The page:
There is increasing evidence that cannabis use and psychosis are linked with people who use cannabis in adolescence or young adulthood being more likely to suffer from psychotic symptoms later in life. People with psychosis are also more likely to suffer from other mental-health problems the most common of which is depression. An Australian study of 101 people with psychosis looked at the effect cannabis use had on their psychotic symptoms and their levels of depression. The researchers found that cannabis caused a small but statistically significant increase in symptoms of psychosis but not depression. The relationship did not work the other way insofar as people who were suffering from psychotic symptoms or depression were not more likely to use cannabis. This goes against the self-medication hypothesis which argues that people use cannabis to relieve their mental-health problems.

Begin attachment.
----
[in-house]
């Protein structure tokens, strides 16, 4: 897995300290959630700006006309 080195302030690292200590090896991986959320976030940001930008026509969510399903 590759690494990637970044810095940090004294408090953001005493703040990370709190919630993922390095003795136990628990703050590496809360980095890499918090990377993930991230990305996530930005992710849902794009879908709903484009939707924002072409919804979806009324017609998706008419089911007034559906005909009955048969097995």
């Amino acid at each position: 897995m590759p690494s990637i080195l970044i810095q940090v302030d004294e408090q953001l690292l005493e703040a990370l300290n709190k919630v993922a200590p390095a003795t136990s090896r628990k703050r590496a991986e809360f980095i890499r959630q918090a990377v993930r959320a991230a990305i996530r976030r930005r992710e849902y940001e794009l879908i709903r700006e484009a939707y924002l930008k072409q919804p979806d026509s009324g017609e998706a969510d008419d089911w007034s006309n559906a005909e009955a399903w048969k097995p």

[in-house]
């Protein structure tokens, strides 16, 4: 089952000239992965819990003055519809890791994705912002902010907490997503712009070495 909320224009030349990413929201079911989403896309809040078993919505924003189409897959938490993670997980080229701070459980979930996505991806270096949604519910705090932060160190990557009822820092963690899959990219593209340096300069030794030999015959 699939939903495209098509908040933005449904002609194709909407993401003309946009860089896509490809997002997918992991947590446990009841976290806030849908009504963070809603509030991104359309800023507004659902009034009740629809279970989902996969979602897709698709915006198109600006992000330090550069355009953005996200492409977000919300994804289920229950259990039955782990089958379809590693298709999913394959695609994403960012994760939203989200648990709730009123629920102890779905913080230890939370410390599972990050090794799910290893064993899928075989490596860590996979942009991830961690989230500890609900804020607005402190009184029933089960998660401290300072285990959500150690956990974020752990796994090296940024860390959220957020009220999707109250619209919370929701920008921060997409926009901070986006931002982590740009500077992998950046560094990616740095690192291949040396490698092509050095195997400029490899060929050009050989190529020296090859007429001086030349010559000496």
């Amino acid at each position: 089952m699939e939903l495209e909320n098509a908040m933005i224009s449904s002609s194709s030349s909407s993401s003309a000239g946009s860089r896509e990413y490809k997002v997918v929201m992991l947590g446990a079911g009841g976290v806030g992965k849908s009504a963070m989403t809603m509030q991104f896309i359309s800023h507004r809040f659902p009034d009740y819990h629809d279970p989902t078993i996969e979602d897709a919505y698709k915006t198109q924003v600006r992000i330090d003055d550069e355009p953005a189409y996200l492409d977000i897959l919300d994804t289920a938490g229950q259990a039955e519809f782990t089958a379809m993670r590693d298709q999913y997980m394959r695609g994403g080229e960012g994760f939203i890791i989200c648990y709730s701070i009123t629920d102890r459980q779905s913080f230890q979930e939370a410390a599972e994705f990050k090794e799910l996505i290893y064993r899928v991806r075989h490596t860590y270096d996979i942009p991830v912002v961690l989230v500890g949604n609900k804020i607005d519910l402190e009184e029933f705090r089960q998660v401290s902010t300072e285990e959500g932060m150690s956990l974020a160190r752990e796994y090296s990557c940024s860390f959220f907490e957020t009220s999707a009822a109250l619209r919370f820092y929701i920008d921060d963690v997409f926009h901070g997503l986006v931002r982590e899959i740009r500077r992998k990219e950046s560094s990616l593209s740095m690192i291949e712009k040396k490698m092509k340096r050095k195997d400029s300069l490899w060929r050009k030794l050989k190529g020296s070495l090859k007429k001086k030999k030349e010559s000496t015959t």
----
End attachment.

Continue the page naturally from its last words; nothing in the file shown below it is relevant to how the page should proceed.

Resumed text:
Degenhardt, Louisa ... [et al] - The temporal dynamics of relationships between cannabis, psychosis and depression among young adults with psychotic disorders : findings from a 10-month prospective study Psychological Medicine July 2007, 37(7), 927-934